• Full support - experimental design, sample preparation and analysis, initial data analysis
  • State-of-the-art LC/MS/MS based technology using rigorous quality control metrics
  • Immunodepletion of abundant proteins increases coverage of biofluid proteomes
  • Expertise with plasma, CSF, nasal and bronchoalveolar lavage, synovial fluid

Quantitation of Bronchoalveolar Lavage in Idiopathic Pulmonary Fibrosis 

Immunodepletion of abundant plasma proteins

Graph showing immunodepletion of abundant plasma proteins

Cluster analysis distinguishes IPF and normal control groups

chart showing Cluster analysis distinguishes IPF and normal control groups

Workflow

  1. Sample Prep with immunodepletion
  2. LC/MS/MS
  3. Data Workup

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Metabolomics

Quantitative Bile Acids Analysis

The Duke Proteomics and Metabolomics Shared Resource utilizes the Biocrates Bile Acids Kit to analyze endogenous bile acids, including 19 conjugated and unconjugated, primary and secondary bile acids. Bile acids have many biological functions, including biomarkers for liver function, signaling molecules with hormone-like functions and biomarkers for gut microbiota. The Biocrates Bile Acids Kit utilizes Acquity UPLC coupled to a Xevo TQ-S triple quadrupole mass spectrometry by Waters Corporation to perform quantitative multiplexed analysis of up to 16 human or 19 murine bile acids in plasma samples. Bile Acids profiled with the kit are shown in Table 1. Serum samples can also be analyzed with the bile acid kit; other sample matrices may be compatible but will need to be considered on a case-by-case basis. In a typical plasma or serum sample from a healthy donor, 10 bile acids are present in amounts greater than the limit of quantitation. Composite variables and indices calculated using the individual bile acid quantity measures have also been shown to describe certain clinical conditions. More details on this approach with references can be found at Biocrates Scientific Background information. Pricing is performed on a per sample basis, plus the cost of consumables from Biocrates. For more details visit our pricing page.

Technical Information

Much like the Biocrates p180 kit, a 96 well plate is used for analysis, which includes calibration standards and isotopically labeled internal standards along with quality control samples and blanks. Up to 80 experimental samples can be analyzed on one plate. Only 10 uL of sample is required in each well per analysis. A typical chromatogram for separation of bile acid standards from the standard curve is shown in the figure below.  

ypical chromatogram for separation of bile acid standards from the standard curve

Negative electrospray ionization source conditions allow for the bile acids to be more readily detected by MS/MS instrumentation. The typical concentration range detected with the Biocrates Bile Acids Kit is 0.05 – 10 uM, although this range can vary depending on the specific bile acid. Quantitation of bile acids is performed using the calibration curve generated as part of the standard analysis.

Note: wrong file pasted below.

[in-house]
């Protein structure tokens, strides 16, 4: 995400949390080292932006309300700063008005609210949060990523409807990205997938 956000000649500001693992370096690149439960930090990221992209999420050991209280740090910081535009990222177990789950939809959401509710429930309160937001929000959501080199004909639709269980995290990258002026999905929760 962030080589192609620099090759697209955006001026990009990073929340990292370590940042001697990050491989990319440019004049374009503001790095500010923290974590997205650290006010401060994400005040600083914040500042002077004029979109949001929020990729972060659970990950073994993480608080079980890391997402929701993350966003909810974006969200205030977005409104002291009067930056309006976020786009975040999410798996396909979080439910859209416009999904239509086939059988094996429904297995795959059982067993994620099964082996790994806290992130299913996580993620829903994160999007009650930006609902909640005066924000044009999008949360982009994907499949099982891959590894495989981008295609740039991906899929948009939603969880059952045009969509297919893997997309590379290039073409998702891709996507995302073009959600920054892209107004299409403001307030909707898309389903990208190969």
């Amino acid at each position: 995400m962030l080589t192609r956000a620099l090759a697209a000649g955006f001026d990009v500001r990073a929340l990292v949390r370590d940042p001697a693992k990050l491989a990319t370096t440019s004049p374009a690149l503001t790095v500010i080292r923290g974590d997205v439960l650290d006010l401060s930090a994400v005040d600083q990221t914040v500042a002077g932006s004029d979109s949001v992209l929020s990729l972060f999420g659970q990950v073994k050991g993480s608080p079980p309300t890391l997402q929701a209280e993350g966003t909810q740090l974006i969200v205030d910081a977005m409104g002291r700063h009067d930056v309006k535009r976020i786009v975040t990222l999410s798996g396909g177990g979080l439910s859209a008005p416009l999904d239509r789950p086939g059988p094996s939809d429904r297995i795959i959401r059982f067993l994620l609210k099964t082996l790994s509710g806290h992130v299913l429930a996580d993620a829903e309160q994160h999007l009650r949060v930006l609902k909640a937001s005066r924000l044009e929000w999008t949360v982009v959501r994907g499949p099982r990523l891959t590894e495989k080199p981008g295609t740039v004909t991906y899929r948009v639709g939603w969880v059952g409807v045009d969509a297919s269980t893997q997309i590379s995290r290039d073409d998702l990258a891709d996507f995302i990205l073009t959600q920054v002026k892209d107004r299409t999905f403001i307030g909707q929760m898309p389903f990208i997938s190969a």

The table below details abbreviations used in the chromatogram shown above along with the full bile acid name and type. Primary bile acids originate from direct synthesis by liver cells. Before secretion, primary bile acids are conjugated with either glycine or taurine within the liver to form the conjugated bile acids, commonly known as bile salts. In healthy humans, bile, overall, is about 70% glyco-conjugated and 20% tauro-conjugated. Once the bile salts are secreted into the intestine, gut bacteria partially dehydroxylates and removes the glycine and taurine conjugation to produce secondary bile acids.  

Abbreviation  Bile Acid Name Bile Acid Type
CA Cholic acid Primary 
CDCA Chenodeoxycholic acd Primary 
DCA Deoxycholic acid Secondary
GCA Glycoholic acid Glyco-conjugated
GCDCA Glycochenodeoycholic acid Glyco-conjugated
GDCA Glycodeoxycholic acid Glyco-conjugated
GLCA Glycolithocholic acid Glyco-conjugated
GLCAS Glycolitocholic acid sulfate Glyco-conjugated
GUDCA Glycoursodeoxycholic acid Glyco-conjugated
HDCA Hyodeoxycholic acid Secondary
LCA Lithocholic acid Secondary
MCA(a) α-Muricholic acid Primary (mouse)
MCA(b) Muricholic acid, beta Primary (mouse)
MCA(o) Muricholic acid, omega Primary (mouse)
TCA Taurocholic acid Tauro-conjugated
TCDCA Taurochenodeoxycholic acid Tauro-conjugated
TDCA Taurodeoxycholic acid Tauro-conjugated
TLCA Taurolithocholic acid Tauro-conjugated
TLCAS Taurolithocolic acid sulfate Tauro-conjugated
TMCA (a+b) Tauromuricholic acid (alpha + beta) Tauro-conjugated (mouse)
TUDCA Tauroursodeoxycholic acid Tauro-conjugated
UDCA Urodeoxycholic acid Secondary

The figure below summarizes the biochemical pathways of bile acid production and reveals relationships between different classes of bile acids. Bile acid abbreviations correspond to those detailed in the above table. All bile acids are produced from cholesterol and two key intermediates, 7-alpha-hydroxycholesterol and 4-cholesten-7a-ol-3-one, which are the rate determining steps in the pathway. 

flowchart summarizing the biochemical pathways of bile acid production and reveals relationships between different classes of bile acids.

Figure used with permission of the author.  doi:  10.1371/journal.pone.0025482

We perform multiplexed quantitative analysis of amino acids, biogenic amines, glycerophospholipids, sphingolipids, and acylcarnitines with the Biocrates AbsoluteIDQ p180 kit, which allows for a wide range of biological and therapeutic studies with samples originating from cell cultures to animal models and human biological fluids although it has been developed specifically for plasma samples. Pricing is performed on a per sample basis, plus the cost of consumables from Biocrates. For more details, visit our pricing page